BETTEZ | The Quiet Classism in Engineering

As the add/drop period continues and students consider the classes they’ll dedicate their time and energy toward, an element to class selection weighs more heavily on some more than others: the hidden costs that are barriers to taking the classes. Classism is inextricable from the American collegiate system, for which there is little Cornell’s College of Engineering can do to dispel. But for the changes it is capable of, Cornell can do better to ensure that all students are capable of taking all classes within the College regardless of their background. Any student who earns a spot in the engineering school should be capable of taking any of its classes. The Ivy League university we attend surrounds us with such unusual wealth that it’s easy for the professors and administrators to forget that the perceived minor expenses of their classes aren’t just making an insignificant dent in the pocket of a Canada Goose or Supreme jacket.

BETTEZ | Let’s Reconsider Our ENGRIs

If you spend enough time on the engineering quad, you’ll eventually hear some variation of this: “I was going to do [insert some engineering major], but then I took the ENGRI for it and it was awful.” The Introduction to Engineering classes, or ENGRIs (pronounced by sounding out each letter), that all engineering freshmen are required to take to explore a major are good for one thing: elimination. They come from a well-meaning place from the engineering administrators, who are aware that the rigid scheduling locks us securely into our majors before we can get a good sense of what they’ll be like. They attempt to let us explore majors we’re considering more before we fully commit to the years-long process of knocking out our flowcharts of requirements one by one. But the fact that we’re only supposed to take one of these classes can lead to some unfortunate consequences. It means that those fairly certain about their major, and those who like or feel neutral enough about their ENGRI, often end up choosing it because they’ve never known anything about the other majors.

BETTEZ | So You Think You Want to Be a Doctor?

My small hometown’s emergency medical services was so understaffed that at one point they started training some high school kids to be certified EMTs. Throughout junior year, my classmates and I took night classes so that the next year we could carry pagers around school and respond to  ambulance calls during the day. We learned how to do CPR, identify a stroke, treat burn injuries — pretty much the worst cases of every scenario. But once we were on real calls, I started to realize how bloodthirsty we had become. Secretly and out loud to each other, we hoped for emergencies — and not just minor injuries that would get us out of class.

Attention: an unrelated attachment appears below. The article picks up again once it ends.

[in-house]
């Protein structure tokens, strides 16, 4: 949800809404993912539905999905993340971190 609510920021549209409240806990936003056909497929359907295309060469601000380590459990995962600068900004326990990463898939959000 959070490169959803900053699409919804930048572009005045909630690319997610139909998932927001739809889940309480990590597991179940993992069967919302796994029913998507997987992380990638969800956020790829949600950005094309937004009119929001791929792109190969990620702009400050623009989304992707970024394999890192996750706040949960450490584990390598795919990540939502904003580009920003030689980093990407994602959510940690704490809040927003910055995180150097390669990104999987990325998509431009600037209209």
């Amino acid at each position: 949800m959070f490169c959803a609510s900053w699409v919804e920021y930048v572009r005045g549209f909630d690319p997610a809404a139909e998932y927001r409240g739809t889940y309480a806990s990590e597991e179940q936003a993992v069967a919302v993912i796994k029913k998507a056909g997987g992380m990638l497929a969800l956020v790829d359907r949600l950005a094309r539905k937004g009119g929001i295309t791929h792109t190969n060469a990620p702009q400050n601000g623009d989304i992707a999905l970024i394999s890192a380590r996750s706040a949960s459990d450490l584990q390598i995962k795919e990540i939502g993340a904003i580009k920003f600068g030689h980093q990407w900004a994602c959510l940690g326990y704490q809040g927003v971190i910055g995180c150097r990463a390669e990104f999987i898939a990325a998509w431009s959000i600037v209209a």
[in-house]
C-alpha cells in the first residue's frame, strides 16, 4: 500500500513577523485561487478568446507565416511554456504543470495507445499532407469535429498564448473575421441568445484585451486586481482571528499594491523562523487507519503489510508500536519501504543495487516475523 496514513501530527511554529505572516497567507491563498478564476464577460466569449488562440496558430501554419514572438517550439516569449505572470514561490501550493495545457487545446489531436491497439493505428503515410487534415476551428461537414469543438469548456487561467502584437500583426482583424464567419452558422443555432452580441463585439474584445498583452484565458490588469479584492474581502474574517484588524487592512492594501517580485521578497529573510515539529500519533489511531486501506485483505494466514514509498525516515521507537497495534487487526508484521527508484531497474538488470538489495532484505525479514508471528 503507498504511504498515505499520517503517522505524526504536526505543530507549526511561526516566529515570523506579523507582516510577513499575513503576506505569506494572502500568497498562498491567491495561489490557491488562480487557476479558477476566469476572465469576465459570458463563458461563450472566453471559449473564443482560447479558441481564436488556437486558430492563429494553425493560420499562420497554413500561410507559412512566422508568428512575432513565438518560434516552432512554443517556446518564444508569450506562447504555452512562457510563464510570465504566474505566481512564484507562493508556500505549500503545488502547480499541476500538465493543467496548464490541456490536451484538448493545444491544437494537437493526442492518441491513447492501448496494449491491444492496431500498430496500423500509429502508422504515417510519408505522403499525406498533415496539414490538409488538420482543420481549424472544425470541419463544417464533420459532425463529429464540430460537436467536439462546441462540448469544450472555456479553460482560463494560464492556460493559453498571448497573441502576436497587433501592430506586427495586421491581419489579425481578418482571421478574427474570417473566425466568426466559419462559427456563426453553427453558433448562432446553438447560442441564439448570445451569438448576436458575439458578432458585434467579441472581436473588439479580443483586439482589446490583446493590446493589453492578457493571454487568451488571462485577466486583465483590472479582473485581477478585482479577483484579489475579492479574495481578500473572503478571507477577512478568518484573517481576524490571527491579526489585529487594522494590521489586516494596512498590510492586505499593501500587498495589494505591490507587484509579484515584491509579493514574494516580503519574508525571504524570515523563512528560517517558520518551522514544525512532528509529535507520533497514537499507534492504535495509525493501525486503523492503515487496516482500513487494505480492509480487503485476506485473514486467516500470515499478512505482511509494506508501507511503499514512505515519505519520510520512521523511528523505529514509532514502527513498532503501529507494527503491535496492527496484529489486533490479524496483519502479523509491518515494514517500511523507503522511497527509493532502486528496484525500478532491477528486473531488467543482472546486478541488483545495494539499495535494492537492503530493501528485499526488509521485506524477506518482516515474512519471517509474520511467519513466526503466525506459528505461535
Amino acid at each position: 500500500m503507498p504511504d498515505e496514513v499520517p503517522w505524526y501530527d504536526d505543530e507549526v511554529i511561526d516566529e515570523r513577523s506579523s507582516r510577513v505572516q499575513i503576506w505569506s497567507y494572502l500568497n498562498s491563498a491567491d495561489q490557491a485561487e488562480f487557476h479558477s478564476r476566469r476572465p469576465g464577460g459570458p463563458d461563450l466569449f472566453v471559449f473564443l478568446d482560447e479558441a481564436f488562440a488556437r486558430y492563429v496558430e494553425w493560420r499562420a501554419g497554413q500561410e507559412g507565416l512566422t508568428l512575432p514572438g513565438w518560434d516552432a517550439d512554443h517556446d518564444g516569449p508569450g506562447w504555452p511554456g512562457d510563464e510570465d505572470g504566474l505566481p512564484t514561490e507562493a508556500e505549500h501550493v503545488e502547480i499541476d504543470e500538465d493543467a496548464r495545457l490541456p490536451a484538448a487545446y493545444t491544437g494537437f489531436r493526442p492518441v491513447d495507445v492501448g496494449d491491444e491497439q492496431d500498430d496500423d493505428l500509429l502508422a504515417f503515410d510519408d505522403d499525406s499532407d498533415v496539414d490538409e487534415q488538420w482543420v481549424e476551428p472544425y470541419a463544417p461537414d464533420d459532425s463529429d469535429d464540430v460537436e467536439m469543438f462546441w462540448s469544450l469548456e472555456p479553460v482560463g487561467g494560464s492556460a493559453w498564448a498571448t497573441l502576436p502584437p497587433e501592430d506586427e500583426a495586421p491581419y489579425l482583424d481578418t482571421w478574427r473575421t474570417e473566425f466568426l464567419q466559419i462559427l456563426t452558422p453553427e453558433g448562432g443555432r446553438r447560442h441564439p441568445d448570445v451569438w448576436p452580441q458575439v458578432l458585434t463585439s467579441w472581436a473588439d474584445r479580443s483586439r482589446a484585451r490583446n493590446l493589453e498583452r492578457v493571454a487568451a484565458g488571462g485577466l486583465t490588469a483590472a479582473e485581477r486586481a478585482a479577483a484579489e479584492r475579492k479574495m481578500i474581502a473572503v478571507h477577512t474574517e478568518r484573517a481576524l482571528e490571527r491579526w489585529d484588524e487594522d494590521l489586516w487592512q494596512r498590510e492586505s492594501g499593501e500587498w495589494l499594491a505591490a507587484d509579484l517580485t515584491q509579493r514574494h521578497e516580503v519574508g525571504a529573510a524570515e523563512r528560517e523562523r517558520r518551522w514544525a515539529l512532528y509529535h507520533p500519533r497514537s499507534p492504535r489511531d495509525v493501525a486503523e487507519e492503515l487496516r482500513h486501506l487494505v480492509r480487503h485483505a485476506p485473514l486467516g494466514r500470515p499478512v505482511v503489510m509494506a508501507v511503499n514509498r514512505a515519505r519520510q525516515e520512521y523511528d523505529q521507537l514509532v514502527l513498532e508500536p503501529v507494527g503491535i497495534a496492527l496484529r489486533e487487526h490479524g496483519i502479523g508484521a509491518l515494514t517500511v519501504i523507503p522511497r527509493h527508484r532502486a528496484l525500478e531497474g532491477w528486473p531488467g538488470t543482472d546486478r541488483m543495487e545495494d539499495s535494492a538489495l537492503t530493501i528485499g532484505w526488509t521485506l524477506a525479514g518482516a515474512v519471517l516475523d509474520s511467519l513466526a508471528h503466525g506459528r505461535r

BETTEZ | Choosing Sides

“So, which side do you choose?” my high school biology teacher asked during a class on race.“Like, white or Asian? Most biracial people choose one,” he elaborated upon seeing my confusion. This was also the man who around the same time told the class that I’m an example of a “hybrid” —  in the context of cross-species hybrids — implying that my parents are different species, demonstrating a horribly awkward misunderstanding of mixed race people. As much as I hope everyone disagrees with him on the latter point, his attitude reflects a common one on mixed race people: that we should or will eventually choose one of our races to identify with — a side. We don’t fit into society’s separation of races, and there is intense pressure on us to conform to this worldview by pretending that massive parts of us don’t exist.

BETTEZ | Fill Out Your Course Evaluations

On the first day of a higher level engineering class I took last semester, the professor, who taught the introductory course, mentioned he read our course evaluations from the previous semester. But after addressing that we had universally complained that his labs were tedious, time consuming and not conducive at all to learning and that we wanted fewer of them, he laughed and said that was too bad, because this class had even more of the same. The TAs for his previous class were never in their office hours because they would walk in at the beginning, see that no one was there and walk out. Another one of my major classes was 75 minutes long and included nothing except the professor droning on at the front of the room while writing on a piece of paper projected on the wall. All of these classes functioned on the old framework of lectures, weekly problem sets and labs.